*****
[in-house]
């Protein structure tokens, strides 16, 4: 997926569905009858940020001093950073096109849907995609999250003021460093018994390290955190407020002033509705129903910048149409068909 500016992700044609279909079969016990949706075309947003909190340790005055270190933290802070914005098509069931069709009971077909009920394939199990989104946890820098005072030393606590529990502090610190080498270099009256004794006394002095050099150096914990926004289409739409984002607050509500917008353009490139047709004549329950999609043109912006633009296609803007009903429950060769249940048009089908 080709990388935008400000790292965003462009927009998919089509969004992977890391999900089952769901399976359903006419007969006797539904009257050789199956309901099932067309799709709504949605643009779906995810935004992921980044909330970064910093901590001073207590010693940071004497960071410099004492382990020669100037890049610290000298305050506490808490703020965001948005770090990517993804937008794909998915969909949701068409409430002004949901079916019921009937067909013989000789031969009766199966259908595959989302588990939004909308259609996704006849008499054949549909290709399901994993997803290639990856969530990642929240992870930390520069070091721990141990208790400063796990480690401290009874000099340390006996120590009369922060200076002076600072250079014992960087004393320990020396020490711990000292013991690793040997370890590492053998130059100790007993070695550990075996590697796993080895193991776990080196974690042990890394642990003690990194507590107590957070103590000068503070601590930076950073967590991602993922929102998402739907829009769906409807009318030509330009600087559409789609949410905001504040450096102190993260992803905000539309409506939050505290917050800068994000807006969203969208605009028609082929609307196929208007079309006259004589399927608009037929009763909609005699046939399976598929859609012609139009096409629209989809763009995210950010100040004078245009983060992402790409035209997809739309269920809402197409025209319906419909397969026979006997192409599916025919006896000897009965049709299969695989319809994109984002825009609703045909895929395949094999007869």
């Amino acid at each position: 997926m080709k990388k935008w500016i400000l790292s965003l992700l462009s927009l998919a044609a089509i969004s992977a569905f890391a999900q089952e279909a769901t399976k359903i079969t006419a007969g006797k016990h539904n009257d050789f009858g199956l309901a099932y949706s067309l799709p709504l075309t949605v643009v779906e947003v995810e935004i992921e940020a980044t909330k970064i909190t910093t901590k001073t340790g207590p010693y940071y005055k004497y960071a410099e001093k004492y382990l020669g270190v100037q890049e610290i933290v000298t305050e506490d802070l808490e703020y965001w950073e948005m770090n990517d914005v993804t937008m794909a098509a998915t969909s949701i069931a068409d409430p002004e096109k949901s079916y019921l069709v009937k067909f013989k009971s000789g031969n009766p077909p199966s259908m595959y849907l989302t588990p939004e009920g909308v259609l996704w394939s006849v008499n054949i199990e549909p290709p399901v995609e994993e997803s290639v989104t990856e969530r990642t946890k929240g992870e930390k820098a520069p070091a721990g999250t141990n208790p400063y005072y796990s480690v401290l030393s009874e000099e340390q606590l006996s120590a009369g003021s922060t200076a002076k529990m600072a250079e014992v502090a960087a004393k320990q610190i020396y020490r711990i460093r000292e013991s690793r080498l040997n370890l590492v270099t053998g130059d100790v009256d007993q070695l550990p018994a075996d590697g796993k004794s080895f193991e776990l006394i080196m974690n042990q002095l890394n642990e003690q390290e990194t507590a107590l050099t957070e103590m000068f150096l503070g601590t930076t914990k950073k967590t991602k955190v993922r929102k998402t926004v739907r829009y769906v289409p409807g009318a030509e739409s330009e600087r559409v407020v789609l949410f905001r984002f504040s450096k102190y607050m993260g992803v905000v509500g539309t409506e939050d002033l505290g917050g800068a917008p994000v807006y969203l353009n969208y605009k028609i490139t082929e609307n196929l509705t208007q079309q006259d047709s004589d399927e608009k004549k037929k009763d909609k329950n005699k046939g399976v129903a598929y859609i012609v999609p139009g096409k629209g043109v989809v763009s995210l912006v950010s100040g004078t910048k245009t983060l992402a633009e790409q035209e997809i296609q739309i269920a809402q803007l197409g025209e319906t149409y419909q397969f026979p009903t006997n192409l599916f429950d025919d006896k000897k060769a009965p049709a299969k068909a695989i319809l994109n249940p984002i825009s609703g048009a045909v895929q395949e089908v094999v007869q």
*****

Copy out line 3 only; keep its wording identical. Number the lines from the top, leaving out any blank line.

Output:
């Amino acid at each position: 997926m080709k990388k935008w500016i400000l790292s965003l992700l462009s927009l998919a044609a089509i969004s992977a569905f890391a999900q089952e279909a769901t399976k359903i079969t006419a007969g006797k016990h539904n009257d050789f009858g199956l309901a099932y949706s067309l799709p709504l075309t949605v643009v779906e947003v995810e935004i992921e940020a980044t909330k970064i909190t910093t901590k001073t340790g207590p010693y940071y005055k004497y960071a410099e001093k004492y382990l020669g270190v100037q890049e610290i933290v000298t305050e506490d802070l808490e703020y965001w950073e948005m770090n990517d914005v993804t937008m794909a098509a998915t969909s949701i069931a068409d409430p002004e096109k949901s079916y019921l069709v009937k067909f013989k009971s000789g031969n009766p077909p199966s259908m595959y849907l989302t588990p939004e009920g909308v259609l996704w394939s006849v008499n054949i199990e549909p290709p399901v995609e994993e997803s290639v989104t990856e969530r990642t946890k929240g992870e930390k820098a520069p070091a721990g999250t141990n208790p400063y005072y796990s480690v401290l030393s009874e000099e340390q606590l006996s120590a009369g003021s922060t200076a002076k529990m600072a250079e014992v502090a960087a004393k320990q610190i020396y020490r711990i460093r000292e013991s690793r080498l040997n370890l590492v270099t053998g130059d100790v009256d007993q070695l550990p018994a075996d590697g796993k004794s080895f193991e776990l006394i080196m974690n042990q002095l890394n642990e003690q390290e990194t507590a107590l050099t957070e103590m000068f150096l503070g601590t930076t914990k950073k967590t991602k955190v993922r929102k998402t926004v739907r829009y769906v289409p409807g009318a030509e739409s330009e600087r559409v407020v789609l949410f905001r984002f504040s450096k102190y607050m993260g992803v905000v509500g539309t409506e939050d002033l505290g917050g800068a917008p994000v807006y969203l353009n969208y605009k028609i490139t082929e609307n196929l509705t208007q079309q006259d047709s004589d399927e608009k004549k037929k009763d909609k329950n005699k046939g399976v129903a598929y859609i012609v999609p139009g096409k629209g043109v989809v763009s995210l912006v950010s100040g004078t910048k245009t983060l992402a633009e790409q035209e997809i296609q739309i269920a809402q803007l197409g025209e319906t149409y419909q397969f026979p009903t006997n192409l599916f429950d025919d006896k000897k060769a009965p049709a299969k068909a695989i319809l994109n249940p984002i825009s609703g048009a045909v895929q395949e089908v094999v007869q």